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  • Writer's pictureGeorgie Davis

Swamp Life

Banana trees grew on the other side of the fence next to a small Bassa community, and a magnificent swamp landscaped our neighborhood. The pepper bird awoke the mornings, and Bertie and I morphed into white fairy princesses who often waded through the swampy waters on the backs of African boys.

We raised our eyebrows at the thought of a snack, even though we had no idea what a kissmi was.

Benjamin and Saturday walked through our gate one morning and asked if we wanted to go to the swamp with them. They were brothers, the latter named after the day he was born, and looked to be about ten and eleven though they couldn't give us their exact age when we asked. They promised if we went fishing with them for kissmis they would cook them for us. We raised our eyebrows at the thought of a snack, even though we had no idea what a kissmi was.

Mommy warned us about the swamp's hazards and forbade us to go in. If our feet touched the mud-caked marshland, we would undoubtedly get a spanking, except Mommy didn't carry through with her threats. On the other hand, Daddy would send us into a bush to cut our own switches if we disobeyed. But that only happened once.

Falling out of favor with Daddy was all the motivation we needed to stay in line. But Bertie insisted he had never actually told us not to go into the swamp. "It's Mommy's rule," she said.

"Besides, they aren't home. Let's go."

I always wanted to obey, but my rebel-born sister had a unique way of dragging me into the perils of her plans. She got in my face, stuck out her tongue, and marched after the boys through the front gate. And so I followed them—out of the yard, down the hill on the narrow path to the murky waters.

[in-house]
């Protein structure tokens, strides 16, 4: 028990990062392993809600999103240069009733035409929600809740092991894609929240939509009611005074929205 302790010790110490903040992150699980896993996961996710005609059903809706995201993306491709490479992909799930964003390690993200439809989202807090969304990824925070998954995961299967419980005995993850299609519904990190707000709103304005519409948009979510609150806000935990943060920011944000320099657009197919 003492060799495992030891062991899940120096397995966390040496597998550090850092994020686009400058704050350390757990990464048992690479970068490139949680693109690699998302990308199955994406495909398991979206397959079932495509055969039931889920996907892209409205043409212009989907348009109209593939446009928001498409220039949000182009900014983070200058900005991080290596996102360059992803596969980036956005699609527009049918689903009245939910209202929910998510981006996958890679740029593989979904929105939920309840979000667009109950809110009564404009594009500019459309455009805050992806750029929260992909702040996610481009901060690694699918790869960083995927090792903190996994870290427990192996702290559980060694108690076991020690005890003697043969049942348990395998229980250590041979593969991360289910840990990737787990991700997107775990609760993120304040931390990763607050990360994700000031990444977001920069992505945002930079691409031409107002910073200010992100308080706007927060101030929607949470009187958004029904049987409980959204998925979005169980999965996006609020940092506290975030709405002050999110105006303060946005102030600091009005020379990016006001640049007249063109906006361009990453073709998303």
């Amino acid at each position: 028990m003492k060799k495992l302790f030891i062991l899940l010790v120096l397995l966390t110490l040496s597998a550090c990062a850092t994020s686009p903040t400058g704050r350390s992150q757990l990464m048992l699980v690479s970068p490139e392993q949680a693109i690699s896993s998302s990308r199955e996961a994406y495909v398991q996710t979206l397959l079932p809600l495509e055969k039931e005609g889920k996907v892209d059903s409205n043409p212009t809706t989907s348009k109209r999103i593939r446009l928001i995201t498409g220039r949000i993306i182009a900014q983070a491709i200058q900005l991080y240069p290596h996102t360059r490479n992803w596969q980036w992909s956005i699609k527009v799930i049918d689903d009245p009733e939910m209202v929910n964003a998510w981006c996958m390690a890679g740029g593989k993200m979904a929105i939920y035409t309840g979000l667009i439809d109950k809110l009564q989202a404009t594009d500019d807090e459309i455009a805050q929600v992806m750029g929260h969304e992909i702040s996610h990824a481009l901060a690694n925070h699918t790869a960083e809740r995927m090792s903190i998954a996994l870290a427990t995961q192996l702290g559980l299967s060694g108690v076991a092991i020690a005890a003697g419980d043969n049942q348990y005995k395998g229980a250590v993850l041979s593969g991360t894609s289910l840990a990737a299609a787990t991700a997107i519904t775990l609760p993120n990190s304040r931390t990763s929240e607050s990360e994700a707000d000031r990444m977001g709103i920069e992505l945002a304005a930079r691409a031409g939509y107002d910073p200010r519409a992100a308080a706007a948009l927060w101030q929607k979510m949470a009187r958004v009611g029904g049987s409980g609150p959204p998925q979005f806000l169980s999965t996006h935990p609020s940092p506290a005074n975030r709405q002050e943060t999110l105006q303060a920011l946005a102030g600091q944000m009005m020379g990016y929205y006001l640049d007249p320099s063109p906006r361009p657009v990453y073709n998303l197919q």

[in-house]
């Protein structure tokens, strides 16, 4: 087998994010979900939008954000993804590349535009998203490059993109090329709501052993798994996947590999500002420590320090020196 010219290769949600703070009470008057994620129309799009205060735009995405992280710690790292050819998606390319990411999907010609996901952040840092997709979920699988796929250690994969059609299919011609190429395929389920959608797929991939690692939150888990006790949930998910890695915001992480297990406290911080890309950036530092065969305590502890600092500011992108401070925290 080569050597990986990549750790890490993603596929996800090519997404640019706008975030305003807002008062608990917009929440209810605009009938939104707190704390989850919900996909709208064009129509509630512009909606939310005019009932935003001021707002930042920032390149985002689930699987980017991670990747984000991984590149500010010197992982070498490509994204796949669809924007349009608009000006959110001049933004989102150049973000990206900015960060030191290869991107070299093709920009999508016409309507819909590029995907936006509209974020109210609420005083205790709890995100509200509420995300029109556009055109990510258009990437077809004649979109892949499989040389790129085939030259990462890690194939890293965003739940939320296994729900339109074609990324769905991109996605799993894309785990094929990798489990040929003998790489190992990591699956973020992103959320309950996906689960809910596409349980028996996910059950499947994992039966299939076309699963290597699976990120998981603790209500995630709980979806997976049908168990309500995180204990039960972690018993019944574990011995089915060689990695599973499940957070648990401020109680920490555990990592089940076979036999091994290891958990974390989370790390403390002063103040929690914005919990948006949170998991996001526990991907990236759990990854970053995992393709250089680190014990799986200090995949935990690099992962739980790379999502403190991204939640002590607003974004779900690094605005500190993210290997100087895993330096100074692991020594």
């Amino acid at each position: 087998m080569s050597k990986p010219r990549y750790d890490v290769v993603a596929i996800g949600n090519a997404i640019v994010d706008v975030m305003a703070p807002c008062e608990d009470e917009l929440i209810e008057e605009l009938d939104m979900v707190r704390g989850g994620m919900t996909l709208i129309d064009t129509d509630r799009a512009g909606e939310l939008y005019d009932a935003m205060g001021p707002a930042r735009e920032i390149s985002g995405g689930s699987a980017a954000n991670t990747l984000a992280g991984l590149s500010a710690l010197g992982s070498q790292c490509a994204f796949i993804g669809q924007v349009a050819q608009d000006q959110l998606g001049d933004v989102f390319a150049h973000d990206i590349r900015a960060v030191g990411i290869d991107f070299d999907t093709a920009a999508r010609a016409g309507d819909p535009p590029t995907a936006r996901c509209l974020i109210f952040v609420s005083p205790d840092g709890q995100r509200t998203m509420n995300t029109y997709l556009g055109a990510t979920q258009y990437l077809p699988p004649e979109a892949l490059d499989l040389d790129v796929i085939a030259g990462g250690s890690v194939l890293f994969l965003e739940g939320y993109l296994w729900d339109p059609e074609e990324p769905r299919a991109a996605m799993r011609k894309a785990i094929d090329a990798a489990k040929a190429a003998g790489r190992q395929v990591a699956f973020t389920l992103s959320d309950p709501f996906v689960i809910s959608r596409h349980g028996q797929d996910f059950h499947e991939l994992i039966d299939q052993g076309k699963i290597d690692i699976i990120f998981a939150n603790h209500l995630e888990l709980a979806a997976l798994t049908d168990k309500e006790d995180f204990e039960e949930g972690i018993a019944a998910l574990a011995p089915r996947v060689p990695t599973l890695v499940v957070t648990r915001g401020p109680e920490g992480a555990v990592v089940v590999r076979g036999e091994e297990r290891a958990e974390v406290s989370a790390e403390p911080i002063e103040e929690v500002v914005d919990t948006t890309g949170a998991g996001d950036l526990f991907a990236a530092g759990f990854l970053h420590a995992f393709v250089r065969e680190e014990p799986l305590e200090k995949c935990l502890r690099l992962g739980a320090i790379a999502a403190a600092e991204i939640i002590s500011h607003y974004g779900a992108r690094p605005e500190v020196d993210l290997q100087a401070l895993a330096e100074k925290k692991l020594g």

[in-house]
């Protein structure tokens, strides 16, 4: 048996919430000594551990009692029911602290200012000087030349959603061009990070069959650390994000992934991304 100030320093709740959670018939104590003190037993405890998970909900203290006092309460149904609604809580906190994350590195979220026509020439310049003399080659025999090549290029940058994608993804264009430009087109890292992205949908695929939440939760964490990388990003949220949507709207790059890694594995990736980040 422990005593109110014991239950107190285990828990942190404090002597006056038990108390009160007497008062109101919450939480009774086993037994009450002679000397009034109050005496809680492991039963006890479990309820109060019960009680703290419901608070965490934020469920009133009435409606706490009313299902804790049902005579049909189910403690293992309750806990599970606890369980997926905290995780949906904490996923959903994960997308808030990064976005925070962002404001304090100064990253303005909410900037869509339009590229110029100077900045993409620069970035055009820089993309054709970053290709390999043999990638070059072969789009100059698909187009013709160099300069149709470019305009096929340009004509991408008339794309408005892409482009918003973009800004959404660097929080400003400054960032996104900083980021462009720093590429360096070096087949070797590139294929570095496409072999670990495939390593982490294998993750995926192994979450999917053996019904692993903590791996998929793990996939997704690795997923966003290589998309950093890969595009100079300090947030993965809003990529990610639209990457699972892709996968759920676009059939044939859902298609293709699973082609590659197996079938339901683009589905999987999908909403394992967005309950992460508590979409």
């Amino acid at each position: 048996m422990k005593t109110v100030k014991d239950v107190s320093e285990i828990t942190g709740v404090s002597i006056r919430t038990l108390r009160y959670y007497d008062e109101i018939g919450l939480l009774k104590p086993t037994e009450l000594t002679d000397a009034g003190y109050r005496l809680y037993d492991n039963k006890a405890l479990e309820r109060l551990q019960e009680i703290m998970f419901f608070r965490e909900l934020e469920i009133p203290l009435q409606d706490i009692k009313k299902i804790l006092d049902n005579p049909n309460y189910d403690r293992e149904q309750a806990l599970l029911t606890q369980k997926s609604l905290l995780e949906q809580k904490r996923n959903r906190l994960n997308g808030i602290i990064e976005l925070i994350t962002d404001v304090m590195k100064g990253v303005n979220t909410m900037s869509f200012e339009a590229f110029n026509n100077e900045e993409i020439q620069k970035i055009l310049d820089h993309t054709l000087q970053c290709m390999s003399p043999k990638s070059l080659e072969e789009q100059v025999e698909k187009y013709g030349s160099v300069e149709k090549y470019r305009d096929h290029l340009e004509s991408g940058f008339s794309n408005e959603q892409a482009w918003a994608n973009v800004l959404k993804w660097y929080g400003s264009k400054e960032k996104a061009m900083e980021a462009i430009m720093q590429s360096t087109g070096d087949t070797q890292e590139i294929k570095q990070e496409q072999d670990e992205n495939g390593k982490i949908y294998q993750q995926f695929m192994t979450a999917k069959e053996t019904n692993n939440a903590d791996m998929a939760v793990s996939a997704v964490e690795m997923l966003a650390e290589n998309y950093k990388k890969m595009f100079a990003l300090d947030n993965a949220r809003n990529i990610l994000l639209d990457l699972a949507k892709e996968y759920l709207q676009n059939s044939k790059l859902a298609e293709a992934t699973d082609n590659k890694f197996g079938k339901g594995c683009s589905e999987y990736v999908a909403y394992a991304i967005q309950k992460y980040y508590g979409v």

The air tempted my senses with croaking frogs and buzzing insects. I gazed longingly at the chocolate-colored lake but worried about getting dirty and having to explain it to Mommy. "We should go back," I told Bertie, but she caught me by the arm before I could turn back.

The brothers motioned us to climb on their backs. "Don't worry. We won't let you get wet."

Benjamin squatted. Bertie climbed on his slender back and wrapped her arms around his neck. He cuffed his hands under her knees, stood up, and waded into the shallow water. An empty tin can hung around his neck by a rope, and it swung back and forth.

Saturday placed his hands and knees on the ground and beckoned me. "Georgie, climb up."

I hiked up my dress, straddled his back, and he pulled himself to his feet.

I squeezed my first and second toes around the thong of my flip-flops to keep them from falling off.

Bertie and I held tightly to the boy's shoulders while they walked through the mire. They shuffled, slow and steady, while our legs dangled above the surface of the black water. As we moved deeper into the swamp, the ground grew softer and more unstable, causing the brothers to sink deeper into the muck. I squeezed my first and second toes around the thong of my flip-flops to keep them from falling off.